The first part of the work presented in this dissertation is focused on the design and development of novel miscible and biocompatible polyphosphazene-polyester blends as candidate materials for scaffold-based bone tissue engineering applications. Biodegradable polyesters such as poly(lactide-co-glycolide) (PLAGA) are among the most widely used polymeric materials for bone tissue engineering. However, acidic degradation products resulting from the bulk degradation mechanism often lead to catastrophic failure of the structure integrity, and adversely affect biocompatibility both in vitro and in vivo. One promising approach to circumvent these limitations is to blend PLAGA with other macromolecules that can buffer the acidic degradation products with a controlled degradation rate. Biodegradable polyphosphazenes (PPHOS), a new class of biomedical materials, have proved to be superior candidate materials to achieve this objective due to their unique buffering degradation products. A highly practical blending approach was adopted to develop novel biocompatible, miscible blends of these two polymers. In order to achieve this miscibility, a series of amino acid ester, alkoxy, aryloxy, and dipeptide substituted PPHOS were synthesized to promote hydrogen bonding interactions with PLAGA. Five mixed-substituent PPHOS compositions were designed and blended with PLAGA at different weight ratios producing candidate blends via a mutual solvent method. Preliminary characterization identified two specific side groups namely glycylglycine dipeptide and phenylphenoxy that resulted in improved blend miscibility and enhanced in vitro osteocompatibility. These findings led to the synthesis of a mixed-substituent polyphosphazene poly[(glycine ethyl glycinato)1(phenylphenoxy)1phosphazene] (PNGEGPhPh) for blending with PLAGA. Two dipeptide-based blends having weight ratios of PNGEGPhPh to PLAGA namely 25:75 (Matrix1) and 50:50 (Matrix2) were fabricated. Both of the blends were characterized for miscibility, mechanical properties, degradation kinetics, and in vitro osteocompatibility. Primary rat osteoblasts (PRO) isolated from rat calvaria were used to evaluate their in vitro osteocompatibility. The blends were also characterized for in vivo biodegradability and biocompatibility using a rat subcutaneous implantation model. Successful in vivo scaffold-based tissue regeneration greatly depends on the scaffold material biocompatibility, mechanical stability, and scaffold architecture to promote tissue in-growth. The other part of the work in the dissertation is focused on the development of mechanically competent bioresorbable nano-structured three-dimensional (3D) hiomimetic scaffolds for bone tissue engineering applications. Scaffold material selection was based on achieving improved mechanical stability, in vitro osteoblast performance, and in vivo biocompatibility. A miscible PNGEGPhPh-PLAGA blend system developed and characterized in the first part of the thesis work was chosen to fabricate a nanofiber-based mechanically competent biomimetic scaffold via electrospinning. Due to its versatility, controllability and reproducibility, the technique of electrospinning was adopted to produce blend nanofibers. The polymer solution concentration and electrospinning parameters were optimized to produce blend fibers in the range of 50-500 nm to mimic dimensions of collagen fibrils present in the natural extracellular matrix of native bone. These blend nanofiber matrices supported PRO adhesion, proliferation and showed an elevated phenotype expression compared to PLAGA nanofibers. Orienting electrospun nanofibers in a concentric manner with an open central cavity created a mechanically competent 3D scaffold mimicking the bone marrow cavity, as well as, the lamellar structure of bone. The 3D biomimetic scaffold exhibited a similar characteristic mechanical behavior to that of native bone. Compressive modulus of the scaffold was found to be within the range of human trabecular bone. To our knowledge this is the first mechanically competent 3D electrospun n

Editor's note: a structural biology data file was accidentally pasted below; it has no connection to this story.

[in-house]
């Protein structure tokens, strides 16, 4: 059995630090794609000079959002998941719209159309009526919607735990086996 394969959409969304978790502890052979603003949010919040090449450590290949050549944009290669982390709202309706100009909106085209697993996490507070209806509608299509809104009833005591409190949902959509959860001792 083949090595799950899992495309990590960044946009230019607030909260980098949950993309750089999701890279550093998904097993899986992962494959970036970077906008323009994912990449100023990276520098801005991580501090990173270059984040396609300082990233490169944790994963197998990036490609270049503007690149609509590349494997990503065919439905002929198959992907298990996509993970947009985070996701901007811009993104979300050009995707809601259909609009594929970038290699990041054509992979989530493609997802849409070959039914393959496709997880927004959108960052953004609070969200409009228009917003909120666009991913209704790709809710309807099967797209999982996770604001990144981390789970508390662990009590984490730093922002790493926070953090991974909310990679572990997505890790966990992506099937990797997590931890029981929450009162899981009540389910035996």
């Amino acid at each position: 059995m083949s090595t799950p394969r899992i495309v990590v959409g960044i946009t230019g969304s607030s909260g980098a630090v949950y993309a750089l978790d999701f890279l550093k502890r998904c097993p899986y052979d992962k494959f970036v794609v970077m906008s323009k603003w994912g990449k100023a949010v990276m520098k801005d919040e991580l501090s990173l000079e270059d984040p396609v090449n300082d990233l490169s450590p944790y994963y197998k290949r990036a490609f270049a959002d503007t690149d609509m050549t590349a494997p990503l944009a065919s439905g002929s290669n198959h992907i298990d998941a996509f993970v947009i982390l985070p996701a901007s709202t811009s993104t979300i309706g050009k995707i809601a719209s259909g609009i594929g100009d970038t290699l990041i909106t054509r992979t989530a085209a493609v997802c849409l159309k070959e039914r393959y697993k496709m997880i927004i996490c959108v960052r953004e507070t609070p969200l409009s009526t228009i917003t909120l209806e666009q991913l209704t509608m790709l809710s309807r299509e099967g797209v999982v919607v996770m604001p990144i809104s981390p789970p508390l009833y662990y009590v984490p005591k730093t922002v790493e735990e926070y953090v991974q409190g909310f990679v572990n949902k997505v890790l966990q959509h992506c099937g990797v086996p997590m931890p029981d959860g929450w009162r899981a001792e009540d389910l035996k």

Deng, Meng